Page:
The prospect of moving to a new ground had arisen again in 1993 when the City of Derby earned £37.5 million from an urban regeneration scheme with a site identified at the newly being developed Pride Park Business Park. This was on land previously occupied by railway sidings and a gas plant and with the soil having to be decontaminated the scheme initially failed to progress. In early 1995 it was decided to remain at the Baseball Ground where, following the Taylor Report in 1989, and the requirement for an all-seater stadium, the capacity had by now been reduced to just 18,500.
Plans were drawn up for a massive redevelopment of the Baseball Ground into a 27,000 capacity all-seater stadium that would have left only the former Ley Stand in use. However, these plans were abandoned in February 1996 and with Pride Park needing a central attraction it was confirmed as the location for a new stadium. Construction work began later in the year, with the new stadium scheduled to be ready in time for the 1997/98 season.
The last league match to be played at the Baseball Ground was on 11th May 1997 when 18,287 people saw Derby lose 3-1 to Arsenal in the Premier League. The new 33,597-seater Pride Park Stadium was officially opened by the Queen on 18 July with a friendly match against Italian club Sampdoria following on 4 August. The one further match at Derby played by the Imps prior to the start of the 2022/23 season therefore took place at Pride Park in August 2008 and the League Cup tie typically saw a victory for the home side.
The Baseball Ground continued to be used by Derby County for reserve and youth matches until 2003 and later in that year demolition began to make way for housing with memorabilia such as seats and turnstiles put up for sale. The site of the ground is now occupied by a development of 150 new homes and in 2010 a commemorative statue was unveiled featuring the silhouettes of three footballers.
The general area around the old ground had been much opened out by the demolition of many of the surrounding terraced streets and the removal of the giant Leys Malleable Castings plant which had close in 1986.
As a footnote, the Baseball Ground was one of just a handful in the country to have its own railway station for the use of football specials. In 1990 a single platform was built at the side of the Derby to Birmingham line called Ramsline Halt. Just a few hundred yards from the ground its purpose was to prevent crowd trouble and aid policing by keeping visiting supporters away from the main Derby station, the city centre and residential areas. The station cost £320,000 to build, partly funded by the Football Trust, but perhaps due to a decline in the number of special football trains it’s said that only four trains ever called there before it closed along with the Baseball Ground in 1997.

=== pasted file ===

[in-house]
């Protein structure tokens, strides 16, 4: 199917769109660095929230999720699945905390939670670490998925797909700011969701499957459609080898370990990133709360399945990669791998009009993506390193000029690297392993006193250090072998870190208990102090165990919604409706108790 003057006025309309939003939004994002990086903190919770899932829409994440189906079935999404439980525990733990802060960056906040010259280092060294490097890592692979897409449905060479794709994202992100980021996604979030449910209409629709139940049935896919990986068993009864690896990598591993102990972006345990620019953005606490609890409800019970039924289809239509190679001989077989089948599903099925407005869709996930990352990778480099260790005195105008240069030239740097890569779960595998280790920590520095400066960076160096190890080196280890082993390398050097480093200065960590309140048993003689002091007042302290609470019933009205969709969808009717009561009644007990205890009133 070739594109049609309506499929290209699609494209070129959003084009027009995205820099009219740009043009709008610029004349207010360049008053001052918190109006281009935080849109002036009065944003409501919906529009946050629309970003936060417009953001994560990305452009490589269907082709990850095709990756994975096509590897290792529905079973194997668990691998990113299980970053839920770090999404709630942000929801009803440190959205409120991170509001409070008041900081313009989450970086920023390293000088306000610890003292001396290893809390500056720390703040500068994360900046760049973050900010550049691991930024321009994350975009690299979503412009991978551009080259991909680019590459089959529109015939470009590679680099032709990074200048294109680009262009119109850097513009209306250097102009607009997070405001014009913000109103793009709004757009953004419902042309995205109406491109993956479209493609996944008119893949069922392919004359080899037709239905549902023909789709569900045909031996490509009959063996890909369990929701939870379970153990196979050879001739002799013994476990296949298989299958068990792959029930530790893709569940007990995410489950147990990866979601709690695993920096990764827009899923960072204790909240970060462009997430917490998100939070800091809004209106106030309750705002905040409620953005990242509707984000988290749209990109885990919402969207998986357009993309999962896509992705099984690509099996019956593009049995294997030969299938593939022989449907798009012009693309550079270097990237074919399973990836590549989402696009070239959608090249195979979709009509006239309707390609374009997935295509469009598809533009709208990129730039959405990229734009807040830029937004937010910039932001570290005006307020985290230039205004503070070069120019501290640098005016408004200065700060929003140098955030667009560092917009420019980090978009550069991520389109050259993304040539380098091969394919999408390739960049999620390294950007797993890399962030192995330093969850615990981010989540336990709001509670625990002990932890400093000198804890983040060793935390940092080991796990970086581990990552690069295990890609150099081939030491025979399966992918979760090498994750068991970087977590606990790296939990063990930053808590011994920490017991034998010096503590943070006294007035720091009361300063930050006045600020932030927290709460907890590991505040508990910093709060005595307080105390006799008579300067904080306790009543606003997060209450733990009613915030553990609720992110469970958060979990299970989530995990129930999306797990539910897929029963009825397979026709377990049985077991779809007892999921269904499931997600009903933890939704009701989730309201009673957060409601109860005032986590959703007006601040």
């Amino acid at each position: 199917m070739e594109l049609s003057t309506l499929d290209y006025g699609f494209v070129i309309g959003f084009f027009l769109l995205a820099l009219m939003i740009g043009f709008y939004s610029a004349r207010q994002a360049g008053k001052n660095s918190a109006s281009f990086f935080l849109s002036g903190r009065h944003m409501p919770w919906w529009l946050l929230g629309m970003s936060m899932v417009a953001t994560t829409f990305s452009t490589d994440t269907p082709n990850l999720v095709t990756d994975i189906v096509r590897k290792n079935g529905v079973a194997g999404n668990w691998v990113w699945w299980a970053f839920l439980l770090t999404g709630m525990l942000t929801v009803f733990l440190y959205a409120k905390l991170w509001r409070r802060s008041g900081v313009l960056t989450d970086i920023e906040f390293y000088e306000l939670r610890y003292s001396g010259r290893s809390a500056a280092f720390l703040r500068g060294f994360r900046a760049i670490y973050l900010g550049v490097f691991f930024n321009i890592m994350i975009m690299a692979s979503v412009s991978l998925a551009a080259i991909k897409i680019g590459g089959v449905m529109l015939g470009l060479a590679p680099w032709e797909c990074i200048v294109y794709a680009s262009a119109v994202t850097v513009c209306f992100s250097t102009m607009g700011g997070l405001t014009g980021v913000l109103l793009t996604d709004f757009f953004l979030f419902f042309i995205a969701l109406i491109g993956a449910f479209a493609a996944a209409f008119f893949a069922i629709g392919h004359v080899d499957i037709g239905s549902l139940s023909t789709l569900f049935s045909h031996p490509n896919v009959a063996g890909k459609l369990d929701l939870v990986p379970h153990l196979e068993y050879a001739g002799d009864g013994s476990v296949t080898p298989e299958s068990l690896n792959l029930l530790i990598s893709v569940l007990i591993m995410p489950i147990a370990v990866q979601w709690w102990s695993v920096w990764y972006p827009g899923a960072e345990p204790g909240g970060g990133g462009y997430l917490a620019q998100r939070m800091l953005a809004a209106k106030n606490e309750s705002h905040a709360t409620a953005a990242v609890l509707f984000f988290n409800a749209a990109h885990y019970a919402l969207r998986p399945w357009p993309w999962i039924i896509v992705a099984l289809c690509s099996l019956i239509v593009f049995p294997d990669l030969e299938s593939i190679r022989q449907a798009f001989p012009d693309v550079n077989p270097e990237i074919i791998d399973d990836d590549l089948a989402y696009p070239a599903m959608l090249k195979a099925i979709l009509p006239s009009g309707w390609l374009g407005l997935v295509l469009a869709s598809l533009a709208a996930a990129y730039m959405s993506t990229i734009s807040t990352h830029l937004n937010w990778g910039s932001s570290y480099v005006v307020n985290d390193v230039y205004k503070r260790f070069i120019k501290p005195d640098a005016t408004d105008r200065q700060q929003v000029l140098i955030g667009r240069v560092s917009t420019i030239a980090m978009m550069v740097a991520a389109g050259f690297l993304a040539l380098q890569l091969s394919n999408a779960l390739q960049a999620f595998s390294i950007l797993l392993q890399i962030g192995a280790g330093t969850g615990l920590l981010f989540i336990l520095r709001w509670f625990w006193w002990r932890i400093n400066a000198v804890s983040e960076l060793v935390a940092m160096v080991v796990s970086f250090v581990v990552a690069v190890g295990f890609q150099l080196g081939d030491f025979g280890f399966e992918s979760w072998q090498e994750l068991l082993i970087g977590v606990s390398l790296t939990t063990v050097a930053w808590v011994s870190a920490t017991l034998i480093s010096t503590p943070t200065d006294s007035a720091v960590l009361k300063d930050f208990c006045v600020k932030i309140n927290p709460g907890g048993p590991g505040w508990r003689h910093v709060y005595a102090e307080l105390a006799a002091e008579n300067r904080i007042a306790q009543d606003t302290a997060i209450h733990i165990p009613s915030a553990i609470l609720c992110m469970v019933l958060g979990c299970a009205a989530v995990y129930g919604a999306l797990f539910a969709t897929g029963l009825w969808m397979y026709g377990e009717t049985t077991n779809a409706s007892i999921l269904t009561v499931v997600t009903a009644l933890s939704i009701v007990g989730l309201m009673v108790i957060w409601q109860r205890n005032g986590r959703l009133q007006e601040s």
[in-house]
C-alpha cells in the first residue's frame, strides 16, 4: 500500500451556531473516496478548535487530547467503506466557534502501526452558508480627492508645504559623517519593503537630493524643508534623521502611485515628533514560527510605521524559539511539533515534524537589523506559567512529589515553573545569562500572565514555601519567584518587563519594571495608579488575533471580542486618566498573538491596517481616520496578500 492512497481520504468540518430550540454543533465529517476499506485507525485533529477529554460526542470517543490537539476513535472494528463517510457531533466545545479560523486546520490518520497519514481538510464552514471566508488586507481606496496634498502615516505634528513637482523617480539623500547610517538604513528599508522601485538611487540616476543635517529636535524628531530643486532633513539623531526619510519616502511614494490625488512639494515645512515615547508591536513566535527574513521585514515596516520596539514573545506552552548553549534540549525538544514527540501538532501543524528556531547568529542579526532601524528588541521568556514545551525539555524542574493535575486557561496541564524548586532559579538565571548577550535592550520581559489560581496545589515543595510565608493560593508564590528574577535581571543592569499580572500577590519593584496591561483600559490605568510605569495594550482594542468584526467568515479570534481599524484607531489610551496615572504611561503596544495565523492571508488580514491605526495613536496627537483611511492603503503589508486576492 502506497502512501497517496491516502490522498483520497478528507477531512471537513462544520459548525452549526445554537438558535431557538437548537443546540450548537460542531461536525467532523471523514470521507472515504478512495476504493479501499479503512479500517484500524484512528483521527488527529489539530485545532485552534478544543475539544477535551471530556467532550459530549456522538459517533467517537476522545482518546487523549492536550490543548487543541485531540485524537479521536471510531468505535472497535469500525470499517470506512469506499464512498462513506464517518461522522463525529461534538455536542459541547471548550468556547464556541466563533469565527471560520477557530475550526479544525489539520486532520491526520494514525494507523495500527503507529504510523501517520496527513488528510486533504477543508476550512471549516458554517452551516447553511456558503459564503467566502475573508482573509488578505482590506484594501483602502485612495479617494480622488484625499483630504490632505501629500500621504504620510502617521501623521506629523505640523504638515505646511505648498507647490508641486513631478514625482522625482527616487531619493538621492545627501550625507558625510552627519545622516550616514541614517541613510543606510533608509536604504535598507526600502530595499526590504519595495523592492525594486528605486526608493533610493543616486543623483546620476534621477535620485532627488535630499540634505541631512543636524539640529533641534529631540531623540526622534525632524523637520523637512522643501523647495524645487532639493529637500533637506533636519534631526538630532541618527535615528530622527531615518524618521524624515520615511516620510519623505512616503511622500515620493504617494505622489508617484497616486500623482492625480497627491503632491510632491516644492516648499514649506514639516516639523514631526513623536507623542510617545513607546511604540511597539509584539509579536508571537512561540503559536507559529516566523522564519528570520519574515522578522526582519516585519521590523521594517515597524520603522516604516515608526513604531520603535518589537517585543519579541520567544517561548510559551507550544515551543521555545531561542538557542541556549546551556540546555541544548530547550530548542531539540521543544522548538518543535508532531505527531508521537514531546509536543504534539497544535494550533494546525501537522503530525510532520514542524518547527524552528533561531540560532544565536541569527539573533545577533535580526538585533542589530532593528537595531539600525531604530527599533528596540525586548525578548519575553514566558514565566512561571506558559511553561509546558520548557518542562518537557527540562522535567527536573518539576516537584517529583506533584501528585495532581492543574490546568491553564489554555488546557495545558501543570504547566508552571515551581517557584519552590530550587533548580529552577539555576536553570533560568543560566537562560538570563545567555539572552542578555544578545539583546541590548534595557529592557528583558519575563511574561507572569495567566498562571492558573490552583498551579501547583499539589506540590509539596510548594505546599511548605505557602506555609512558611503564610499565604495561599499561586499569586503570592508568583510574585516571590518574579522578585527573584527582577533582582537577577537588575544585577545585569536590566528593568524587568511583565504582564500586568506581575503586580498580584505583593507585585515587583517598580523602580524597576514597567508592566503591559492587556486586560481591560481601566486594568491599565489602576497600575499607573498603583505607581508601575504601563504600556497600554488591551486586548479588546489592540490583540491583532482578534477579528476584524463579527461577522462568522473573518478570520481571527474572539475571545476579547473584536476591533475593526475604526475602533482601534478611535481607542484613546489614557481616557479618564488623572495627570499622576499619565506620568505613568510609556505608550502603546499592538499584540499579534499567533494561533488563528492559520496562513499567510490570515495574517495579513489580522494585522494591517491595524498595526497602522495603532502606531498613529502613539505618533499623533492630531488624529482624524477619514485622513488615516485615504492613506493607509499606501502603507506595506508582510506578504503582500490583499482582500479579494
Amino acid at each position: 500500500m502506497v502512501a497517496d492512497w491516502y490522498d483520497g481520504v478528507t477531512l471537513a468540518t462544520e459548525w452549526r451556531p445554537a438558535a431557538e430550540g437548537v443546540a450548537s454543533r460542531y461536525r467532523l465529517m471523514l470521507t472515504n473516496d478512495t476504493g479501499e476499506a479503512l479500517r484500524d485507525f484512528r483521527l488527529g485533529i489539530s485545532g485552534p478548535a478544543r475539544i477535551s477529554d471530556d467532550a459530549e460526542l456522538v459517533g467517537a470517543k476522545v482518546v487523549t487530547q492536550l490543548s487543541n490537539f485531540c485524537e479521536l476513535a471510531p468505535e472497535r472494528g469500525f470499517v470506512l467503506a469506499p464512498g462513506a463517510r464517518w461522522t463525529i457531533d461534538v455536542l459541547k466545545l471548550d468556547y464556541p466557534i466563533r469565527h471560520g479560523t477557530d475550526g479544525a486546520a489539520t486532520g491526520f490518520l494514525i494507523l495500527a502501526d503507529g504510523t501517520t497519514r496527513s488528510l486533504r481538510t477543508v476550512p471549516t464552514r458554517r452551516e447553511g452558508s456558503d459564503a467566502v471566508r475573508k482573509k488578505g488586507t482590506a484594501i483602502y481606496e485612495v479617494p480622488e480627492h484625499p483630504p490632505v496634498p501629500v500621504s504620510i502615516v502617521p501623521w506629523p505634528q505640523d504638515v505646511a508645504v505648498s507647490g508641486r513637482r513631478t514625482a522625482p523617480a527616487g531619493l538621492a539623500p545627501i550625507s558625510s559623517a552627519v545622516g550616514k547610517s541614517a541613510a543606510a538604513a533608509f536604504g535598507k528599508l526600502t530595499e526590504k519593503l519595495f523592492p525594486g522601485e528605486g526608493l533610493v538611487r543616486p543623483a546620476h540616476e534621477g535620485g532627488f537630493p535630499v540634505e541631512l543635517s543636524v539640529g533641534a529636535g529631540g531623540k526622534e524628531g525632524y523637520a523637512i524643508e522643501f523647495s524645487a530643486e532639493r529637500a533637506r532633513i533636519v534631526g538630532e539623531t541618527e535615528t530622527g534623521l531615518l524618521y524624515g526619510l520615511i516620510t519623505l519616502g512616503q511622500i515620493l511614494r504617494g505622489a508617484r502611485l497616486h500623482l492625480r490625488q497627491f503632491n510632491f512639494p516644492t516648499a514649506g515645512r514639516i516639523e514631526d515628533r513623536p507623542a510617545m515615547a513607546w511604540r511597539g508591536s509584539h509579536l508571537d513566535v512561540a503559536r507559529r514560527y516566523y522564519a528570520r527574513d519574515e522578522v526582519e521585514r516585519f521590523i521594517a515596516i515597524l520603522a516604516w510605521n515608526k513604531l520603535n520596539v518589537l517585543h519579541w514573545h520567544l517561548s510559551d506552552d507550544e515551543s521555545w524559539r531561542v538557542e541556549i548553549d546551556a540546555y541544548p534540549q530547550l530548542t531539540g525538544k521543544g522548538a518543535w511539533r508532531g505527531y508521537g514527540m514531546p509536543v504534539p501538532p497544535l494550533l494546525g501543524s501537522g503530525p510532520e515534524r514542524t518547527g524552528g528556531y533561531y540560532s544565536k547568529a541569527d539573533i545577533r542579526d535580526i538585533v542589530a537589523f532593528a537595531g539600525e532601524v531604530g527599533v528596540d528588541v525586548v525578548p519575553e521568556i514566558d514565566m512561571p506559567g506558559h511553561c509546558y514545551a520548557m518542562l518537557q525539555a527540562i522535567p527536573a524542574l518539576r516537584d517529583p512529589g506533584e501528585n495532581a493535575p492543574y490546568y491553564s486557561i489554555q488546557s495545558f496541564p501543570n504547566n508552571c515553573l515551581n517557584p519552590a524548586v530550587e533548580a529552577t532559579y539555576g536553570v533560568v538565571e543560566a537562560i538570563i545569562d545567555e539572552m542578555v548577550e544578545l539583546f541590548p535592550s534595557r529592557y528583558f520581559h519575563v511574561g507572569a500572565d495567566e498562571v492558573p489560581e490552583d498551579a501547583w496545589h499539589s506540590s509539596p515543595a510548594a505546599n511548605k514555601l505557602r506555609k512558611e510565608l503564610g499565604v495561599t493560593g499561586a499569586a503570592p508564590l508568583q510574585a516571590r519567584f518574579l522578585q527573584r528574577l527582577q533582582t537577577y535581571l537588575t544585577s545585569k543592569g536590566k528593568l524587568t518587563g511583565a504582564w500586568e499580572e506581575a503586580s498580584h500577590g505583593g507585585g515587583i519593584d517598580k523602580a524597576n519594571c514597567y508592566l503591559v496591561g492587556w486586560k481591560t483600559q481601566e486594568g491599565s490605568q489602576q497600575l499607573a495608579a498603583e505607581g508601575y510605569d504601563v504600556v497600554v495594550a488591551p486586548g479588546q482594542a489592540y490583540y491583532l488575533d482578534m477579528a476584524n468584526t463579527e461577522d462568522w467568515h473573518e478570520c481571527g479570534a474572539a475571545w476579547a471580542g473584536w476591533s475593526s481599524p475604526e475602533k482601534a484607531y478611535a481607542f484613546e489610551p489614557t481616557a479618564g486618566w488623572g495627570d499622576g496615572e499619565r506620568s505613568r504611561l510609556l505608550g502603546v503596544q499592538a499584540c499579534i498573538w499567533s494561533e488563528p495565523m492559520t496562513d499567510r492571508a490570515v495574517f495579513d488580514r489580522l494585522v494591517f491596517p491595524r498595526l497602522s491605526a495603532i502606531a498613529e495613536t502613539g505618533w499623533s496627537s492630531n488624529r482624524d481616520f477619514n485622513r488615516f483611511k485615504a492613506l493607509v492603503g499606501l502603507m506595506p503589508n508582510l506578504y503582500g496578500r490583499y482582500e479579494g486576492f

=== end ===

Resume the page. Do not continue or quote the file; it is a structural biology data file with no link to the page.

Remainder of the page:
Lincoln City’s away record at various grounds over the years could be described as mixed at best but there can’t have been many venues that produced worse results than the Baseball Ground. Of the 14 games played there 13 were lost including all 12 of the league games, the best result being the 1-1 draw in the League Cip in 1967. The Imps failed to score in ten of the 14 games and only managed two goals on one occasion. The five goals that were scored were by five different players with the average in round figures being one goal every three games and the 40 goals conceded averaging out at just under three a match.
Demolition in progress
Baseball in 1895 (looking towards Osmaston end)
Remains of main stand entrance
Main stand 1990s
Ley Stand 1990s
Ley and Normanton stands
Site of the Ground today
Osmaston end 1990
Main stand 1969